Heartbeat-detecting NASA invention saved four Nepal earthquake survivors

NASA technology sensed the heartbeats of four people trapped in rubble days after a huge 7.8-magnitude earthquake struck Nepal on April 25, saving the lives of the four men. 
The new prototype technology — called FINDER (short for Finding Individuals for Disaster and Emergency Response) — uses microwave-radar technology to find people trapped under debris by sensing and locating their heartbeats. Two suitcase-sized FINDER prototypes developed by NASA and the Department of Homeland Security’s (DHS) Science and Technology Directorate were brought to Nepal to help with rescue efforts on April 29.

The men were trapped for days under debris in the village of Chautara, according to the press release. The FINDER devices detected the heartbeats of two men trapped beneath about 10 feet of rubble in one location, and another two survivors of the earthquake trapped in another. Rescue workers were then able to go in and pull the people out of the collapsed buildings.
Microwave radar technology can actually help users tell the difference between a human heartbeat and the heartbeats of other living things, the DHS has said. One big benefit to FINDER is that people trapped in rubble don’t need to be conscious in order to be saved, because the technology finds beating hearts.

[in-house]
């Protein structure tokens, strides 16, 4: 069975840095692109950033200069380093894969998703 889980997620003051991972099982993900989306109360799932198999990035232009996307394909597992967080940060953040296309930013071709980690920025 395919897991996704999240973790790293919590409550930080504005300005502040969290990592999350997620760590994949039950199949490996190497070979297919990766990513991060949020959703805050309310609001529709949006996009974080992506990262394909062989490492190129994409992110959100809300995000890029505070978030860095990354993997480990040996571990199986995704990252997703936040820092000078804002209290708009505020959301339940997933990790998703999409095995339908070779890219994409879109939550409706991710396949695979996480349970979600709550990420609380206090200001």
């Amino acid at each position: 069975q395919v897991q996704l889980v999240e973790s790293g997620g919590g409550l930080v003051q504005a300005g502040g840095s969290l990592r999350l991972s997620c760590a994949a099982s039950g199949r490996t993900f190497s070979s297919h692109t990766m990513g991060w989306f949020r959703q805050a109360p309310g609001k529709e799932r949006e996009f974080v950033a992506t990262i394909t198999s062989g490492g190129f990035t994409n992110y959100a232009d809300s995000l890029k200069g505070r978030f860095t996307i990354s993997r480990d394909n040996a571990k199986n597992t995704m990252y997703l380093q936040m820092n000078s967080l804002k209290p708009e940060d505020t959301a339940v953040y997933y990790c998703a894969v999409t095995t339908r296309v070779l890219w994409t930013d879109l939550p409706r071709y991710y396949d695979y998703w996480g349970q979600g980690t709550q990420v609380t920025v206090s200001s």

According to NASA, the device has detected people buried under up to 30 feet of rubble, hidden behind 20 feet of solid concrete, and from a distance of 100 feet across an open space. The technology can peg the location of trapped individuals to within about five feet of their location, depending on the type of rubble they are trapped in, NASA says. 
Developed with private industry partners, the device is moving into a commercial enterprise phase, and will soon be available for purchase by rescue agencies and organizations around the world.
Areas affected by the earthquake have become something of a test-bed for emerging technologies in the wake of this disaster. 
The company Skycatch is using its drones to map aid efforts in Nepal. Their drones are able to provide high-resolution imagery that can be used to photograph areas to learn more about the damage caused by the earthquake. Other groups are also flying drones to help relief efforts in the hard-hit areas of the country. 
The company DigitalGlobe open-sourced its satellite imagery of Nepal to users, asking them to help map damage caused by the earthquake. 
FINDER isn’t NASA’s only contribution to the relief effort. The space agency is also using satellite data collected by probes to put together maps of potentially vulnerable areas and places that were most damaged from the quake.